It would appear that the google won’t be bringing fiber to Charlottesville. Blue Ridge Internetworks already has several miles of fiber in the City of Charlottesville, and now more fiber is on the way?
This can only be good for the Charlottesville real estate market. More internet infrastructure qualifies as a “good thing” … particularly if it’s privately done.
I wonder how they define “Charlottesville”?
From a press release this morning:
Charlottesville, VA (Vocus) August 26, 2010 — FiberLight, LLC, announced today it has begun construction of a 46-mile direct connection from Culpeper, Virginia to Charlottesville, Virginia. The completely underground fiber optic network will use enhanced fiber for lower latency and provide a diverse route to companies in Charlottesville seeking mission critical, high capacity optical transport to the greater Washington D.C. area. The network will be directly connected to FiberLight’s vast multi-ringed 500+ mile network linking the high-density government and enterprise corridor encompassing Northern Virginia, Washington D.C. and greater Baltimore, all 100% underground.
â€œFiberLight’s investment in fiber optic infrastructure to connect Charlottesville back to Culpeper and the rest of Northern Virginia is a significant event for Virginia’s technology and business community. Fiber optic connectivity offered by networks such as FiberLight, enables a new low latency, high speed, open access route directly connecting key data centers, Internet exchanges and government facilities. This project is significant also as it continues FiberLight’s private investment into the Commonwealth of Virginia,â€ said Jim Duffey, Virginia Secretary of Technology. â€œVirginia supports companies like FiberLight which provide the infrastructure necessary to support expanding the state’s revenue base while improving business opportunities for Virginians.â€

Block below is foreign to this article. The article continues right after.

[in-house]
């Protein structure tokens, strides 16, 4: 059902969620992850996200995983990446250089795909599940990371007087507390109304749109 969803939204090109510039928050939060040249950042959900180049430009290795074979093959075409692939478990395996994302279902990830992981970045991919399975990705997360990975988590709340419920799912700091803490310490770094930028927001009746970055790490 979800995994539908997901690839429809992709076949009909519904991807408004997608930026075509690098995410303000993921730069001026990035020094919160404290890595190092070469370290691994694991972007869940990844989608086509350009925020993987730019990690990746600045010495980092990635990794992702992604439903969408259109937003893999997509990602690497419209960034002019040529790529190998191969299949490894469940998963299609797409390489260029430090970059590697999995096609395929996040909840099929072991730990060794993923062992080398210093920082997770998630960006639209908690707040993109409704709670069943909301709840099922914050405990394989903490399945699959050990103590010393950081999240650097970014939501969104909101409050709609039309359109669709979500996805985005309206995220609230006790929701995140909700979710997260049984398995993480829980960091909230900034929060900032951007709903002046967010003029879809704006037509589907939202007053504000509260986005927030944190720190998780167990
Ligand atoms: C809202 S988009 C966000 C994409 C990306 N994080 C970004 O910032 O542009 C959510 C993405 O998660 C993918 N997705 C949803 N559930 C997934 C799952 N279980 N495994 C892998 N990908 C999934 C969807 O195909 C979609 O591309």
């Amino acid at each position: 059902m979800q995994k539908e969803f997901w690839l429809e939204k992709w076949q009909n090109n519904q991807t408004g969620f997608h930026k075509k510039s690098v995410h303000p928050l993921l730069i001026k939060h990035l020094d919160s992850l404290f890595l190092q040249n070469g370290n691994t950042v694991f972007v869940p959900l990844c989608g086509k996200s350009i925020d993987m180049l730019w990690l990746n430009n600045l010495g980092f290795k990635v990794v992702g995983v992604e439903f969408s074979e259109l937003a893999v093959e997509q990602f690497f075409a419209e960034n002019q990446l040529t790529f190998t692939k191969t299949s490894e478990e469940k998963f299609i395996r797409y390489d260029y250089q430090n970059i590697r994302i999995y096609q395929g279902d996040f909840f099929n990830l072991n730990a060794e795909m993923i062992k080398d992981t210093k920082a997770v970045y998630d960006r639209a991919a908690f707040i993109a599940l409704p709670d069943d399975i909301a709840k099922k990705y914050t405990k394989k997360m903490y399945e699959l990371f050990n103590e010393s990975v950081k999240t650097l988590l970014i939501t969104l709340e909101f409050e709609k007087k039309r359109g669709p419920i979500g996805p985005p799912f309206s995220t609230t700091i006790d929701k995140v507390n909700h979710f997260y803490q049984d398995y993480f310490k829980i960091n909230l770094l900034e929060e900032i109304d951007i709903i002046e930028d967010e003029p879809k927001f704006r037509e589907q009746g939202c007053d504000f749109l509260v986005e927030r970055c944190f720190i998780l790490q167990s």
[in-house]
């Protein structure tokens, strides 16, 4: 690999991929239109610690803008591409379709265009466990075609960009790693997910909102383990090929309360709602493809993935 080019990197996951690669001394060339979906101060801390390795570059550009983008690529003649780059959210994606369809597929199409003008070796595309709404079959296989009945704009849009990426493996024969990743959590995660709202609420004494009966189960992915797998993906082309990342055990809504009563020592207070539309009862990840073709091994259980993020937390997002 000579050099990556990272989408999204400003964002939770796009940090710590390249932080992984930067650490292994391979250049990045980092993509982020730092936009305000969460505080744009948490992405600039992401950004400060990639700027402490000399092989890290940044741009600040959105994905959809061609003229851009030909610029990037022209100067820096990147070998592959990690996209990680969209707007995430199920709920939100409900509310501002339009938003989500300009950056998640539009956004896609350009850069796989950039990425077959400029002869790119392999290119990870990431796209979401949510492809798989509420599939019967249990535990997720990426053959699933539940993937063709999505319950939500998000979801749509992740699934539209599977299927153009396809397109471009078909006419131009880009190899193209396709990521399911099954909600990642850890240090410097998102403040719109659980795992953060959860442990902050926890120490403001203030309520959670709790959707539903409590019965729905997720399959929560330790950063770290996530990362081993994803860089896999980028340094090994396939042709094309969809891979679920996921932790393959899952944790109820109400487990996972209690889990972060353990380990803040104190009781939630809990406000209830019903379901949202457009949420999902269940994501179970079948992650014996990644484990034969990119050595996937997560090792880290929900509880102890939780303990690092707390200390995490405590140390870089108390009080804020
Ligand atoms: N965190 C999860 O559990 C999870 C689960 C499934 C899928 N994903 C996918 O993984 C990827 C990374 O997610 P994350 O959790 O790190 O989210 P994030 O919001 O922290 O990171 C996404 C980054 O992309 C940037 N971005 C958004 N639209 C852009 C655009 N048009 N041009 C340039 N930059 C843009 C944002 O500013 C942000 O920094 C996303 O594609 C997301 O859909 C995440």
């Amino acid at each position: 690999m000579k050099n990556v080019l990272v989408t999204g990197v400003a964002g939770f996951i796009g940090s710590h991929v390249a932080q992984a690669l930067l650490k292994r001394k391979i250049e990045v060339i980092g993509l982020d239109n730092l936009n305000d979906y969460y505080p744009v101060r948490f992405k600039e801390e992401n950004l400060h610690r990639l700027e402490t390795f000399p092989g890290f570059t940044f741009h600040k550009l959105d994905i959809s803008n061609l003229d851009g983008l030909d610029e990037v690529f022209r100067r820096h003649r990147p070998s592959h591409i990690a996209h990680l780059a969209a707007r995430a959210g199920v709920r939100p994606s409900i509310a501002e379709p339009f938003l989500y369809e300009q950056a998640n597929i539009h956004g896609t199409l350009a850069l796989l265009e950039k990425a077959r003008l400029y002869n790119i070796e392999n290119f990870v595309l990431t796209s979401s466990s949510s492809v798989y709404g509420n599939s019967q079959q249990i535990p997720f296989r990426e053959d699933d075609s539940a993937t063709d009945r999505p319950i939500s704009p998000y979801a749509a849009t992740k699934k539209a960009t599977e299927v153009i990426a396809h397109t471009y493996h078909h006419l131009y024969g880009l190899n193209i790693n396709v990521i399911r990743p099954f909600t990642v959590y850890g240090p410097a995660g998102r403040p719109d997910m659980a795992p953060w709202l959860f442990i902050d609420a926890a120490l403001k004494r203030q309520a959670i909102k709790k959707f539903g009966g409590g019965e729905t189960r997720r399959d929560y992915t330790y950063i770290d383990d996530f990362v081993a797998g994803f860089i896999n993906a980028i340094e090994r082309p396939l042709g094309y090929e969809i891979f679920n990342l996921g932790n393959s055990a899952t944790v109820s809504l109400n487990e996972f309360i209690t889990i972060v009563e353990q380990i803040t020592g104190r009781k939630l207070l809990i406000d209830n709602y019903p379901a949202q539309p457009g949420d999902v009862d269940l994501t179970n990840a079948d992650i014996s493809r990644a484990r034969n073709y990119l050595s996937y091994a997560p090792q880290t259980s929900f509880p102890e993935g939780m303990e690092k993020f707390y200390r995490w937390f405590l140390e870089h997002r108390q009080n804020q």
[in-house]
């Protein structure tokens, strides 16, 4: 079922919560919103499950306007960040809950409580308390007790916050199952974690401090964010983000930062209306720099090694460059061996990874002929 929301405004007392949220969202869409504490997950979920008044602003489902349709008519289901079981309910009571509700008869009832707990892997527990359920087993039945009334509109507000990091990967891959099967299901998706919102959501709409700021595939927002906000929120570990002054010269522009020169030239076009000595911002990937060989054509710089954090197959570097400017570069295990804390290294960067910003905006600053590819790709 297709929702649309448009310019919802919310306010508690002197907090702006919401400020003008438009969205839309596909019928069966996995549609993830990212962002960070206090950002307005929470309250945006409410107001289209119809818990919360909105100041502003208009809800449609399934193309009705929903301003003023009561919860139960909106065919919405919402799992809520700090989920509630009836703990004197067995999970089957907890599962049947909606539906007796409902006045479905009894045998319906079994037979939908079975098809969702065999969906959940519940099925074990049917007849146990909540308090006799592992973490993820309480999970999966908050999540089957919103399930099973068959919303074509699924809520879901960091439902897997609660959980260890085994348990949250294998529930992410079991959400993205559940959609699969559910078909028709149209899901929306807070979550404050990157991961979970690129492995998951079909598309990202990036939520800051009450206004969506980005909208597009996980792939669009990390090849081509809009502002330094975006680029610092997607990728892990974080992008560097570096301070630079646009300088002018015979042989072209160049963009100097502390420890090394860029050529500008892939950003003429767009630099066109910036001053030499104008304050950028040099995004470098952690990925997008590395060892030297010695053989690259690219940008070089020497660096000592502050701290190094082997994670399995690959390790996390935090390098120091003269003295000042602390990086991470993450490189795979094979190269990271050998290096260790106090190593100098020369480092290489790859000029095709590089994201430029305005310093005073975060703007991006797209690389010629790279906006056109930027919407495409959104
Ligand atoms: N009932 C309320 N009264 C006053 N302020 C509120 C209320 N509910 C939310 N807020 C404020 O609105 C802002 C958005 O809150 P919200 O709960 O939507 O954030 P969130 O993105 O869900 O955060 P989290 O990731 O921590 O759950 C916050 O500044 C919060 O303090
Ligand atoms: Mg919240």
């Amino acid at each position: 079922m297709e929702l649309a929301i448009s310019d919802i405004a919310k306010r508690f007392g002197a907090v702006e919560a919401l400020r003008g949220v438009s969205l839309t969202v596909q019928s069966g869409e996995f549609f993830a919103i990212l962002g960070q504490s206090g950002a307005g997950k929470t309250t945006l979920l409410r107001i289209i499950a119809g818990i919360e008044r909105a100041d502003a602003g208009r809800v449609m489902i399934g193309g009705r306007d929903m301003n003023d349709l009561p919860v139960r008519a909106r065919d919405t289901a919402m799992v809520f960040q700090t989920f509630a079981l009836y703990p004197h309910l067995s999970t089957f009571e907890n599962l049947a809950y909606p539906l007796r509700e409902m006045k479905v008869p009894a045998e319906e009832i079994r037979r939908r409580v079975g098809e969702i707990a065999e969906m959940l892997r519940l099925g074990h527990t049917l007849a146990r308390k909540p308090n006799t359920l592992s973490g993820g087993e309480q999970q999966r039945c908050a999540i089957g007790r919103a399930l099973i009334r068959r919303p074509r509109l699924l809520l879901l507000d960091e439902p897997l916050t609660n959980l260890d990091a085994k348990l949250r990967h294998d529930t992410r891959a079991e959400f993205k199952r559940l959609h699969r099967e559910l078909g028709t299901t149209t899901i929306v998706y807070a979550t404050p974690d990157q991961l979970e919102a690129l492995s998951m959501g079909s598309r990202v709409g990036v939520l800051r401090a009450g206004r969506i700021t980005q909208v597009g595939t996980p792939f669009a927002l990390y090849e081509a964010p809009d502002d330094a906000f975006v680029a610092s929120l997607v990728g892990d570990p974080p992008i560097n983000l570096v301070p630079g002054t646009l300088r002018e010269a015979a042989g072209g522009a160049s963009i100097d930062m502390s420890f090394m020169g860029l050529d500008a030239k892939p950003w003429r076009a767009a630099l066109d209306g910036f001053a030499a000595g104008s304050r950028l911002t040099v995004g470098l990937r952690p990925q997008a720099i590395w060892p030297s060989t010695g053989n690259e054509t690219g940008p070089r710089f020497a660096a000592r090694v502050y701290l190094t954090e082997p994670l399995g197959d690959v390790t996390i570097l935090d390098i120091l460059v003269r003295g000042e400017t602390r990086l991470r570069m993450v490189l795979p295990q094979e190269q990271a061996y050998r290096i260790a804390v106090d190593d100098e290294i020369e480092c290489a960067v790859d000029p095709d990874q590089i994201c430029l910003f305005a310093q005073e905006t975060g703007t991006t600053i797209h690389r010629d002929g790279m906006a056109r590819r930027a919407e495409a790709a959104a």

As one of the nation’s leading providers of mission critical, high performance fiber optic networks, FiberLight is building on its successful initiative started in 2009, when it constructed a self-funded 136-mile diversely routed fiber network connecting to the NAP of the Capital Region in Culpeper, Virginia. The new network is in response to demand by government and enterprise customers seeking high-bandwidth transport for the purposes of data replication, data security and low latency transport of voice, video and data to offsite locations.
Charlottesville, like other mid-sized markets across the country, is dynamically changing its economic environment by leveraging technology and connectivity. FiberLight has been at the forefront to enable technological changes, bringing access to key application and content exchange points within milliseconds of any business, government facility or educational institution connected to the network.